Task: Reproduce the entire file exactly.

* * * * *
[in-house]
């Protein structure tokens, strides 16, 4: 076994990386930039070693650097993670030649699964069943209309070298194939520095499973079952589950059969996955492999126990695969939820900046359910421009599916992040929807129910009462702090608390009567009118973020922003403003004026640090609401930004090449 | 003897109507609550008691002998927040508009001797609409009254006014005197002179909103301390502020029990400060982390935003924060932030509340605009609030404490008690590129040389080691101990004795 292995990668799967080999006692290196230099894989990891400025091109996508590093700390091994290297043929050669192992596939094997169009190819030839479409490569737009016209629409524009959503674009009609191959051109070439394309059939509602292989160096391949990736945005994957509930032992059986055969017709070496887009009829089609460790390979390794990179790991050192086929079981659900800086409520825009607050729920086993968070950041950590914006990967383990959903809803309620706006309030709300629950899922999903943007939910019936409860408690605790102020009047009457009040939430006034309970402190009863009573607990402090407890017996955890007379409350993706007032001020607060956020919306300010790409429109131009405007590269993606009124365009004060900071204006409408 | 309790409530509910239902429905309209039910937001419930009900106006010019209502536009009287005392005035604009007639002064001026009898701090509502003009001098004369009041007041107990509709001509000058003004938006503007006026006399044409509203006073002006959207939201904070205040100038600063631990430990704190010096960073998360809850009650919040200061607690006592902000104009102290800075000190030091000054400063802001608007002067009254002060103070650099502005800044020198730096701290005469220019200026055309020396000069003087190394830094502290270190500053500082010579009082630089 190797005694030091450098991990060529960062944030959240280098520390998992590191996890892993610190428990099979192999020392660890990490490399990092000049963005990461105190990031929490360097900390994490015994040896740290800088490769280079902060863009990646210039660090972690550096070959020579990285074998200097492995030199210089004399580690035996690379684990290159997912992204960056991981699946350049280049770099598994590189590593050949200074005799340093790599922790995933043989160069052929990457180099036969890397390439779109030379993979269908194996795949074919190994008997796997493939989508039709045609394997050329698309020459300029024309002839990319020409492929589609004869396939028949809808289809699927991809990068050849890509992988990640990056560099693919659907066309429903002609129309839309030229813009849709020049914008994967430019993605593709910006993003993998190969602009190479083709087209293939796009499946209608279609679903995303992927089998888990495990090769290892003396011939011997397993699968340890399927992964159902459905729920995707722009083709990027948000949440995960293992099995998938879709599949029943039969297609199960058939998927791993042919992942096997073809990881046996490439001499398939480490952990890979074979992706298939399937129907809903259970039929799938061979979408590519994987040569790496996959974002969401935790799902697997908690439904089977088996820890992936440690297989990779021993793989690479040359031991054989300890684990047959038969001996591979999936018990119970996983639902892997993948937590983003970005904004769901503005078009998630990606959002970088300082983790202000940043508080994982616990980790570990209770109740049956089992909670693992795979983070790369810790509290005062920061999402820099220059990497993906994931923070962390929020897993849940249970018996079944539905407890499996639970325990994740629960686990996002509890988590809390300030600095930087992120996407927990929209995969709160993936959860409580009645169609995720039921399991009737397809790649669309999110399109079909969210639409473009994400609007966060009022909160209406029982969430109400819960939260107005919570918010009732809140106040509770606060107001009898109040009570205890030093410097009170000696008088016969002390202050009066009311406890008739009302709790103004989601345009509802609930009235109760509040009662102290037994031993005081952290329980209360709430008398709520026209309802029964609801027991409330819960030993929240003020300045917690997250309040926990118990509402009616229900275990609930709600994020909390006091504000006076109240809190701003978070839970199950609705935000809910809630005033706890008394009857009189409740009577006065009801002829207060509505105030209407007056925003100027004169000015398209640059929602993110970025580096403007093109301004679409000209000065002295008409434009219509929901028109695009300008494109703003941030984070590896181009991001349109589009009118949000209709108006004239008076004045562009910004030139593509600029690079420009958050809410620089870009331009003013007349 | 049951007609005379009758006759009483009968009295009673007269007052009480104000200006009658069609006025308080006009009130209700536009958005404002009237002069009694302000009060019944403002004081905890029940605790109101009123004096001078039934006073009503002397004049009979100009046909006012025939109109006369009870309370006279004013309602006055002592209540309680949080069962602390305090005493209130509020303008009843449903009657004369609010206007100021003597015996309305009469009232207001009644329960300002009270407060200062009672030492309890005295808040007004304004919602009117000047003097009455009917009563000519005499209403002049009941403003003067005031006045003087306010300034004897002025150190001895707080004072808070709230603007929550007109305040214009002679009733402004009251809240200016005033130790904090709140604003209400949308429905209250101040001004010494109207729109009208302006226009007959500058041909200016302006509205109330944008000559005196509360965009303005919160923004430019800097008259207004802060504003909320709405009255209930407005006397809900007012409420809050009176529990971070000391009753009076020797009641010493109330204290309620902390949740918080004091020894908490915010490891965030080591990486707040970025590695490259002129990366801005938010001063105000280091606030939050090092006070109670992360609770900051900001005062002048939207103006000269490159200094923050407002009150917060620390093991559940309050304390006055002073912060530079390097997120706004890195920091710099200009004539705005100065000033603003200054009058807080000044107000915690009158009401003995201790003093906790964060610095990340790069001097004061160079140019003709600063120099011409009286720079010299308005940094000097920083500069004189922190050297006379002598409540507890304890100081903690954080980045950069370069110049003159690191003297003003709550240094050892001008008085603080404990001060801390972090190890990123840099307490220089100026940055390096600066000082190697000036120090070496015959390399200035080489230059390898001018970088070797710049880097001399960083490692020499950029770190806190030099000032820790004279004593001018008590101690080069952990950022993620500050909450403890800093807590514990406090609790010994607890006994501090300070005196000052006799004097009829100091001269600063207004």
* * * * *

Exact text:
[in-house]
């Protein structure tokens, strides 16, 4: 076994990386930039070693650097993670030649699964069943209309070298194939520095499973079952589950059969996955492999126990695969939820900046359910421009599916992040929807129910009462702090608390009567009118973020922003403003004026640090609401930004090449 | 003897109507609550008691002998927040508009001797609409009254006014005197002179909103301390502020029990400060982390935003924060932030509340605009609030404490008690590129040389080691101990004795 292995990668799967080999006692290196230099894989990891400025091109996508590093700390091994290297043929050669192992596939094997169009190819030839479409490569737009016209629409524009959503674009009609191959051109070439394309059939509602292989160096391949990736945005994957509930032992059986055969017709070496887009009829089609460790390979390794990179790991050192086929079981659900800086409520825009607050729920086993968070950041950590914006990967383990959903809803309620706006309030709300629950899922999903943007939910019936409860408690605790102020009047009457009040939430006034309970402190009863009573607990402090407890017996955890007379409350993706007032001020607060956020919306300010790409429109131009405007590269993606009124365009004060900071204006409408 | 309790409530509910239902429905309209039910937001419930009900106006010019209502536009009287005392005035604009007639002064001026009898701090509502003009001098004369009041007041107990509709001509000058003004938006503007006026006399044409509203006073002006959207939201904070205040100038600063631990430990704190010096960073998360809850009650919040200061607690006592902000104009102290800075000190030091000054400063802001608007002067009254002060103070650099502005800044020198730096701290005469220019200026055309020396000069003087190394830094502290270190500053500082010579009082630089 190797005694030091450098991990060529960062944030959240280098520390998992590191996890892993610190428990099979192999020392660890990490490399990092000049963005990461105190990031929490360097900390994490015994040896740290800088490769280079902060863009990646210039660090972690550096070959020579990285074998200097492995030199210089004399580690035996690379684990290159997912992204960056991981699946350049280049770099598994590189590593050949200074005799340093790599922790995933043989160069052929990457180099036969890397390439779109030379993979269908194996795949074919190994008997796997493939989508039709045609394997050329698309020459300029024309002839990319020409492929589609004869396939028949809808289809699927991809990068050849890509992988990640990056560099693919659907066309429903002609129309839309030229813009849709020049914008994967430019993605593709910006993003993998190969602009190479083709087209293939796009499946209608279609679903995303992927089998888990495990090769290892003396011939011997397993699968340890399927992964159902459905729920995707722009083709990027948000949440995960293992099995998938879709599949029943039969297609199960058939998927791993042919992942096997073809990881046996490439001499398939480490952990890979074979992706298939399937129907809903259970039929799938061979979408590519994987040569790496996959974002969401935790799902697997908690439904089977088996820890992936440690297989990779021993793989690479040359031991054989300890684990047959038969001996591979999936018990119970996983639902892997993948937590983003970005904004769901503005078009998630990606959002970088300082983790202000940043508080994982616990980790570990209770109740049956089992909670693992795979983070790369810790509290005062920061999402820099220059990497993906994931923070962390929020897993849940249970018996079944539905407890499996639970325990994740629960686990996002509890988590809390300030600095930087992120996407927990929209995969709160993936959860409580009645169609995720039921399991009737397809790649669309999110399109079909969210639409473009994400609007966060009022909160209406029982969430109400819960939260107005919570918010009732809140106040509770606060107001009898109040009570205890030093410097009170000696008088016969002390202050009066009311406890008739009302709790103004989601345009509802609930009235109760509040009662102290037994031993005081952290329980209360709430008398709520026209309802029964609801027991409330819960030993929240003020300045917690997250309040926990118990509402009616229900275990609930709600994020909390006091504000006076109240809190701003978070839970199950609705935000809910809630005033706890008394009857009189409740009577006065009801002829207060509505105030209407007056925003100027004169000015398209640059929602993110970025580096403007093109301004679409000209000065002295008409434009219509929901028109695009300008494109703003941030984070590896181009991001349109589009009118949000209709108006004239008076004045562009910004030139593509600029690079420009958050809410620089870009331009003013007349 | 049951007609005379009758006759009483009968009295009673007269007052009480104000200006009658069609006025308080006009009130209700536009958005404002009237002069009694302000009060019944403002004081905890029940605790109101009123004096001078039934006073009503002397004049009979100009046909006012025939109109006369009870309370006279004013309602006055002592209540309680949080069962602390305090005493209130509020303008009843449903009657004369609010206007100021003597015996309305009469009232207001009644329960300002009270407060200062009672030492309890005295808040007004304004919602009117000047003097009455009917009563000519005499209403002049009941403003003067005031006045003087306010300034004897002025150190001895707080004072808070709230603007929550007109305040214009002679009733402004009251809240200016005033130790904090709140604003209400949308429905209250101040001004010494109207729109009208302006226009007959500058041909200016302006509205109330944008000559005196509360965009303005919160923004430019800097008259207004802060504003909320709405009255209930407005006397809900007012409420809050009176529990971070000391009753009076020797009641010493109330204290309620902390949740918080004091020894908490915010490891965030080591990486707040970025590695490259002129990366801005938010001063105000280091606030939050090092006070109670992360609770900051900001005062002048939207103006000269490159200094923050407002009150917060620390093991559940309050304390006055002073912060530079390097997120706004890195920091710099200009004539705005100065000033603003200054009058807080000044107000915690009158009401003995201790003093906790964060610095990340790069001097004061160079140019003709600063120099011409009286720079010299308005940094000097920083500069004189922190050297006379002598409540507890304890100081903690954080980045950069370069110049003159690191003297003003709550240094050892001008008085603080404990001060801390972090190890990123840099307490220089100026940055390096600066000082190697000036120090070496015959390399200035080489230059390898001018970088070797710049880097001399960083490692020499950029770190806190030099000032820790004279004593001018008590101690080069952990950022993620500050909450403890800093807590514990406090609790010994607890006994501090300070005196000052006799004097009829100091001269600063207004």